If you are an employee and expecting a baby you could be entitled to paternity leave. Here we go through how you qualify for it, and how you get it.
Basically, if you have been employed by the same employer since before your partner became pregnant, you’ll probably be eligible for paternity leave – but you’ll need to still be employed by them when the baby is born.
The precise criteria are:
- you must have a contract of employment (most agency workers and contractors are not eligible)
- you must have been working for the same employer for 26 weeks by the end of the 15th week before the beginning of the week the baby is due (translation – about when the baby was concieved)
- you must be either the biological father, the mother’s father or partner (counts for same-sex couples too), the child’s adopter or the husband or partner of the child’s adopter
- you will be involved in the care of the child and are taking time off to care for the baby or support the mother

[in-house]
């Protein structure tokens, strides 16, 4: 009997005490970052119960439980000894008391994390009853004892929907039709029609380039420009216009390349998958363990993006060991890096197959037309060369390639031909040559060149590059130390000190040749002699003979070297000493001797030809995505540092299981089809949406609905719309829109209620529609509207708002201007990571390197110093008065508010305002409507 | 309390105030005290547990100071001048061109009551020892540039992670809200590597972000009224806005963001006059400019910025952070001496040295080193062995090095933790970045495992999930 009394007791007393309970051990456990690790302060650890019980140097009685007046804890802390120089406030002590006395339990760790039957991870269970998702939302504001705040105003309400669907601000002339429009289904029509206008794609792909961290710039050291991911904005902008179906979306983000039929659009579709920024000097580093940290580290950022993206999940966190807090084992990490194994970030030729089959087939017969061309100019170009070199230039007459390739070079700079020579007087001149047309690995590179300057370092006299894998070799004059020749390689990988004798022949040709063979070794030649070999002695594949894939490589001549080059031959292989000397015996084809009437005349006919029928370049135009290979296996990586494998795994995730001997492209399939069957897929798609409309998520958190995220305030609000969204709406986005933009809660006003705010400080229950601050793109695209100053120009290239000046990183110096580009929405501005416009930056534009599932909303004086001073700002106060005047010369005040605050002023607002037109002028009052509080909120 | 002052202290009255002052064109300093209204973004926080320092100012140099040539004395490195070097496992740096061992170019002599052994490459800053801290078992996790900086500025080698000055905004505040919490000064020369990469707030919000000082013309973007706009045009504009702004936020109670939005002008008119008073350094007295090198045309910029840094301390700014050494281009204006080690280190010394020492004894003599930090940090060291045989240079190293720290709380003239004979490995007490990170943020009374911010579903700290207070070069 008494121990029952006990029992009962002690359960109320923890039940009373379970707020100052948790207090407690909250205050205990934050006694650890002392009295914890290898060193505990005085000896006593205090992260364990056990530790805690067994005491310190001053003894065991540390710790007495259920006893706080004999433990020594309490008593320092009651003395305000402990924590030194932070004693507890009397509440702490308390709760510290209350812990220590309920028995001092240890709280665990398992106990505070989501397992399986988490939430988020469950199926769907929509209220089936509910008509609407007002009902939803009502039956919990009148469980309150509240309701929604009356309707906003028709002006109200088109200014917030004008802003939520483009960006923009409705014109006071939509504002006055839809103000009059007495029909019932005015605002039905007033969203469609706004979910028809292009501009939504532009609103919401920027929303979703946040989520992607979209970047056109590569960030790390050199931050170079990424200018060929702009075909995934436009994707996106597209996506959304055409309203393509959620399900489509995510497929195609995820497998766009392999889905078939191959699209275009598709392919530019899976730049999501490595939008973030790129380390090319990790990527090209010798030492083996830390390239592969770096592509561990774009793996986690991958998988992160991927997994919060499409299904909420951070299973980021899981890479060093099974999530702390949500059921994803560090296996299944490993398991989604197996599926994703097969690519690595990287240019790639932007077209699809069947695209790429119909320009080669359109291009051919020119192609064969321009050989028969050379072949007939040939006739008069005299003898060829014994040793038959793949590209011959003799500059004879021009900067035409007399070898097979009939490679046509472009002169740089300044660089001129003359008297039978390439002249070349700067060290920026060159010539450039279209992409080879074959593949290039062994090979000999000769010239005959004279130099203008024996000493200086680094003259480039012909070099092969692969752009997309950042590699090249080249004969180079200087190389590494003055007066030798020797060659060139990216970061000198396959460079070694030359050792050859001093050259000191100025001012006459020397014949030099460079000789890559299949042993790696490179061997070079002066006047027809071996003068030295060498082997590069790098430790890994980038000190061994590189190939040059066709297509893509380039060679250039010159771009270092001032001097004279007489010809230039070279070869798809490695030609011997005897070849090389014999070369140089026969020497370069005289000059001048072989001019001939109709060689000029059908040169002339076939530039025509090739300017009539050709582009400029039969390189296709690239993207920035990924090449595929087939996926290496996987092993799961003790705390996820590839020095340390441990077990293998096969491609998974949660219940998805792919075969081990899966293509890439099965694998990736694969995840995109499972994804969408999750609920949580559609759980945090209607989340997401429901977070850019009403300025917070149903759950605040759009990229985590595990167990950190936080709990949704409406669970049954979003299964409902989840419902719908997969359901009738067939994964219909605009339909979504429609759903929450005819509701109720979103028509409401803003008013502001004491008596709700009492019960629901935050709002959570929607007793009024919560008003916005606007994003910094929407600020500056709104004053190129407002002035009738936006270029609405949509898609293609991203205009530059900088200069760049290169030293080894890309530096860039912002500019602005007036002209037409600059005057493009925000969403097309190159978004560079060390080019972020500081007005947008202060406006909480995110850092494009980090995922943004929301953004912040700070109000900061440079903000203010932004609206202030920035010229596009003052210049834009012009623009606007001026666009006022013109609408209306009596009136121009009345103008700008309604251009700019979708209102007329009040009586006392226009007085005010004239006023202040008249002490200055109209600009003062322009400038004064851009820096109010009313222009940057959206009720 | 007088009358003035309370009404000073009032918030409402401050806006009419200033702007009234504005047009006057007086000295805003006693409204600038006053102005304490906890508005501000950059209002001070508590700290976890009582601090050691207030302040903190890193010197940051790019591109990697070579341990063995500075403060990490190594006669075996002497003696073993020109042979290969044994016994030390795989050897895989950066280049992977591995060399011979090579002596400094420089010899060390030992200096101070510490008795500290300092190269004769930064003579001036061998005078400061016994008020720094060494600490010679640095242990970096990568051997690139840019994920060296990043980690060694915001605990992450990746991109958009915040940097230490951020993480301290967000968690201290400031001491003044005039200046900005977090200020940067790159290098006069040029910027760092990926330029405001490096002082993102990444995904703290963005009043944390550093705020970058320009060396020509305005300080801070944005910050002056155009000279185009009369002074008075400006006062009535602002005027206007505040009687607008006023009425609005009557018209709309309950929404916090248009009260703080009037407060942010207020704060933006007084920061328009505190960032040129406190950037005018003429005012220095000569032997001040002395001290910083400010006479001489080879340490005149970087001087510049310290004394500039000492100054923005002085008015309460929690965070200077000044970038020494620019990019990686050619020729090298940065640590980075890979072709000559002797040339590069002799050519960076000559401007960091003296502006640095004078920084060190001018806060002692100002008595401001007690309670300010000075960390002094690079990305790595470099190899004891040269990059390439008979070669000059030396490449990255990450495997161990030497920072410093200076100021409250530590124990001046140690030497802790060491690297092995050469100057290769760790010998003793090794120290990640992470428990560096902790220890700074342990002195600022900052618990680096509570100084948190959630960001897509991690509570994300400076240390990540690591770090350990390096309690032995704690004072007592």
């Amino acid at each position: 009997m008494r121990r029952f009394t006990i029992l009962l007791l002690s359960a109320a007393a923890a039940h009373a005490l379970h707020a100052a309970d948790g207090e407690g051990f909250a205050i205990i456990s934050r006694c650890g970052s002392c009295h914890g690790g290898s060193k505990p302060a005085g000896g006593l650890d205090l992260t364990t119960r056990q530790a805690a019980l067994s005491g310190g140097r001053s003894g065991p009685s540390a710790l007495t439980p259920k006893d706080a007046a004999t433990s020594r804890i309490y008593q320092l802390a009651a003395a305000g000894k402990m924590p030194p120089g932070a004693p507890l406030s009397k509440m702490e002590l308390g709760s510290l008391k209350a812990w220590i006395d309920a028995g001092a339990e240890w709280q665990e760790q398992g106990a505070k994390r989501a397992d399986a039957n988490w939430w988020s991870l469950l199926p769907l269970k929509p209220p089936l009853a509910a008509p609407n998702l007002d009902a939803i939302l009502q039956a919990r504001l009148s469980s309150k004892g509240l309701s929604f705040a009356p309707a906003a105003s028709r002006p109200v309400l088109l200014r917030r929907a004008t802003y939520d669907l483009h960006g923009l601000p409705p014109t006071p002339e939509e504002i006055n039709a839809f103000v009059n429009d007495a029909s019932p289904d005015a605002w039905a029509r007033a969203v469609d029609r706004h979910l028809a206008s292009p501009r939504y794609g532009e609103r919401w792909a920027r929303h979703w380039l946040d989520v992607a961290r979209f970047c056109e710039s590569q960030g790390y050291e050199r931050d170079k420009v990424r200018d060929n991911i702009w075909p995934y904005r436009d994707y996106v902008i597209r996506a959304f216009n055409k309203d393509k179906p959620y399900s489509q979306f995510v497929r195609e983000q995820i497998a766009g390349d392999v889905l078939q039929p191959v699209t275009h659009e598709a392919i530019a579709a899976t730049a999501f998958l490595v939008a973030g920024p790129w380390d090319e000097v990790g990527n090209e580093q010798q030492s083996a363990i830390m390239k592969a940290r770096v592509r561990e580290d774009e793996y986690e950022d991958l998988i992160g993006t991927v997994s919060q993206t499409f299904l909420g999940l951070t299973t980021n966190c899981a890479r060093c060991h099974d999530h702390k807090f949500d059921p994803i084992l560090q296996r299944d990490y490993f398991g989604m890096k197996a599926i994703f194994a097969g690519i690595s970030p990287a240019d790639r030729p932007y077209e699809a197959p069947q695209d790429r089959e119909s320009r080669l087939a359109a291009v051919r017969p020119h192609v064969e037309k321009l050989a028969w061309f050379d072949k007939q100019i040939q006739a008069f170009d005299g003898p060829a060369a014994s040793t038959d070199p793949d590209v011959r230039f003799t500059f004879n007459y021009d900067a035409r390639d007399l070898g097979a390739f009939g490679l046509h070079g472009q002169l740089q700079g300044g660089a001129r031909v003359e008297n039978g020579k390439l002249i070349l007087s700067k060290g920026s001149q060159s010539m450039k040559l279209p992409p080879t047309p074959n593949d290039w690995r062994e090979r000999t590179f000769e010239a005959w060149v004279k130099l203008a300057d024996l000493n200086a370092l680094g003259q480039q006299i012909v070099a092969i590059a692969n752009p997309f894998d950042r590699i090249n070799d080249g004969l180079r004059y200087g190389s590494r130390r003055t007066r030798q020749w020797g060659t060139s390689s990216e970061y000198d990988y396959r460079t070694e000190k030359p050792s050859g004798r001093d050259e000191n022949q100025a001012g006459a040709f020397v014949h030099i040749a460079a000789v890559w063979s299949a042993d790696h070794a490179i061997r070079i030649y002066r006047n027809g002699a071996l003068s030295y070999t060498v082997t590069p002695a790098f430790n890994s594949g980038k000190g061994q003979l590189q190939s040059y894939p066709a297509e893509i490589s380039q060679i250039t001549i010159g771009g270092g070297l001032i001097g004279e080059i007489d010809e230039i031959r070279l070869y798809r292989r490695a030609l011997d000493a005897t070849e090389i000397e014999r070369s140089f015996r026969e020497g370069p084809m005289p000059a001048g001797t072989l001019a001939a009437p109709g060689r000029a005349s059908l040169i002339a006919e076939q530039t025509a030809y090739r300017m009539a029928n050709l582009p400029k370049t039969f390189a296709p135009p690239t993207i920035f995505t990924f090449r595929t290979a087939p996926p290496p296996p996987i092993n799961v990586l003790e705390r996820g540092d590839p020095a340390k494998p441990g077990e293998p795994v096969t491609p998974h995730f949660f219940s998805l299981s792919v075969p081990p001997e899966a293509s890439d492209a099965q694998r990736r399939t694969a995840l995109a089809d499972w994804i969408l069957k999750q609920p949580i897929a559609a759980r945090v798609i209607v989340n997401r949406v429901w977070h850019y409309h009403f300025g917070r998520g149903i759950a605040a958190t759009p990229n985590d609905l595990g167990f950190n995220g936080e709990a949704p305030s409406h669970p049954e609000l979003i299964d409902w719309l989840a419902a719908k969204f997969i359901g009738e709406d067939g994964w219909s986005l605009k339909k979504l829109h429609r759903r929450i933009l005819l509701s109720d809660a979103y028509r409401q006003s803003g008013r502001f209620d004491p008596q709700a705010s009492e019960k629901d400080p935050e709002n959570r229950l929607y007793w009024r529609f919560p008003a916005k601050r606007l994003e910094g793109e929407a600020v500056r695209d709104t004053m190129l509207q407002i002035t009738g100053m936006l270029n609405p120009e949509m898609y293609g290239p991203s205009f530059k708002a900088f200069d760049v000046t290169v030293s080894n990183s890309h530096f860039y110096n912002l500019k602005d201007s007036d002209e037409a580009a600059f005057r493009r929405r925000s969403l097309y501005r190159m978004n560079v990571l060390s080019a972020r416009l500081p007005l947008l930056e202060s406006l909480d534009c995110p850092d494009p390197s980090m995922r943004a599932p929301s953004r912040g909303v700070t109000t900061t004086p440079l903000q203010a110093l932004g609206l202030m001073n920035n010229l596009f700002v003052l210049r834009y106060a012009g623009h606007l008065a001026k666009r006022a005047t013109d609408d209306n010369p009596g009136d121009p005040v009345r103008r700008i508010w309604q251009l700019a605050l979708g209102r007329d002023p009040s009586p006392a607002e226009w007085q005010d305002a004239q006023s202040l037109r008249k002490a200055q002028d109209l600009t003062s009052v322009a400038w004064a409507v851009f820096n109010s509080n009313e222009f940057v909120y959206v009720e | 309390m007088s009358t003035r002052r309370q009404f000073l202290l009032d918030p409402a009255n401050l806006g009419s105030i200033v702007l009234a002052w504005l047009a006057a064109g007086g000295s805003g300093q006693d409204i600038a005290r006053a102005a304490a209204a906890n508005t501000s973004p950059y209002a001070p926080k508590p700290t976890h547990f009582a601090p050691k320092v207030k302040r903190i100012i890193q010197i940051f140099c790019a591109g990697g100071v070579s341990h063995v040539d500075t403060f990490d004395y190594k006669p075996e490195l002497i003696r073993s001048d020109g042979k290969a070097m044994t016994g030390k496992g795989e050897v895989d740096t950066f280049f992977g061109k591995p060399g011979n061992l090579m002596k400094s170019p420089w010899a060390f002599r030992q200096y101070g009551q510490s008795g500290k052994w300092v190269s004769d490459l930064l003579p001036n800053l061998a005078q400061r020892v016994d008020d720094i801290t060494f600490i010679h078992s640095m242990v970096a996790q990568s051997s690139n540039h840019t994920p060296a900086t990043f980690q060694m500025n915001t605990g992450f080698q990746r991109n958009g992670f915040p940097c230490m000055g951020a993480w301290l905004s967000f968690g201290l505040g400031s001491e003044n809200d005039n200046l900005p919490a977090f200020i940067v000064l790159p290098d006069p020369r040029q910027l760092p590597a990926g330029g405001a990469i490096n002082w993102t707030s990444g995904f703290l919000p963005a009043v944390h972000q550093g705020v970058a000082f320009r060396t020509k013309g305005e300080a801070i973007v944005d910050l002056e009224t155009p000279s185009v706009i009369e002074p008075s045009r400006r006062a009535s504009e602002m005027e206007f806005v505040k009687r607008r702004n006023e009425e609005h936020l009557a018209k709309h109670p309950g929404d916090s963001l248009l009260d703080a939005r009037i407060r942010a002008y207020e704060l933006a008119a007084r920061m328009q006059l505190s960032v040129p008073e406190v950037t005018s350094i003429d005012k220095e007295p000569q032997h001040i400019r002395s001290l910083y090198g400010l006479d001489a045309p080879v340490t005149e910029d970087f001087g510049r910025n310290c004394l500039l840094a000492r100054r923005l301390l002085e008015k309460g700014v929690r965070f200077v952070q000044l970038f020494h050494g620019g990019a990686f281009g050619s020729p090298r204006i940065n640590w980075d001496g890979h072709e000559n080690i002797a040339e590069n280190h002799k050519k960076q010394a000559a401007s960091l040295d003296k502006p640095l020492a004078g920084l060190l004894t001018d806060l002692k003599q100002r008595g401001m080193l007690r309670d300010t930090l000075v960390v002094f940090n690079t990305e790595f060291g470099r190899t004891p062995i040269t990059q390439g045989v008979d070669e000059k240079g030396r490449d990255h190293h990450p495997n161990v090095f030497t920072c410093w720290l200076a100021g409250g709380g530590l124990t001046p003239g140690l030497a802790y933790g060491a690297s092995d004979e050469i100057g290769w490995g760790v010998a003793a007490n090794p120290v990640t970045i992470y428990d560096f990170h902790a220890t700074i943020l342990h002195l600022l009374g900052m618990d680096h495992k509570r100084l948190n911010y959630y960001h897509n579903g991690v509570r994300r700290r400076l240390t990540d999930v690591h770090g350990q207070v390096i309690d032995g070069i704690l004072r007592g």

NB. If you changed jobs very shortly before the pregnancy, you will need to check the dates.
Some employers have better eligibility terms than these so always check your contract or speak to their HR department.
How to get it
To take paternity leave you must give your employer written notice around week 25 or 26 of pregnancy.
In the case of an adoption you must give your employer written notice within seven days of being told by the adoption agency that you have been matched with a child
A simple way to give notice is to fill in a ‘self-certificate’. You can download form SC3 ‘Becoming a parent’, which works as a self-certificate.
Employers have to consider late notice and have to be reasonable about accepting it, so if you are late, give notice as soon as you can.
Your notice to your employer must say:
- when the baby is due
- whether you want to take one or two weeks leave and pay
- when you want your leave to start
- that you are the father of the child or the mother’s husband or partner
Your employer might ask you to fill in a form which asks you for all this information.
What if you’re not eligible?
If you don’t qualify for paternity leave you have a few options:
- you can take unpaid emergency leave to be at the birth (this is a legal right)
- you can take unpaid leave
- you can take annual leave
Catherine Rogan works for Working Families’ advice service.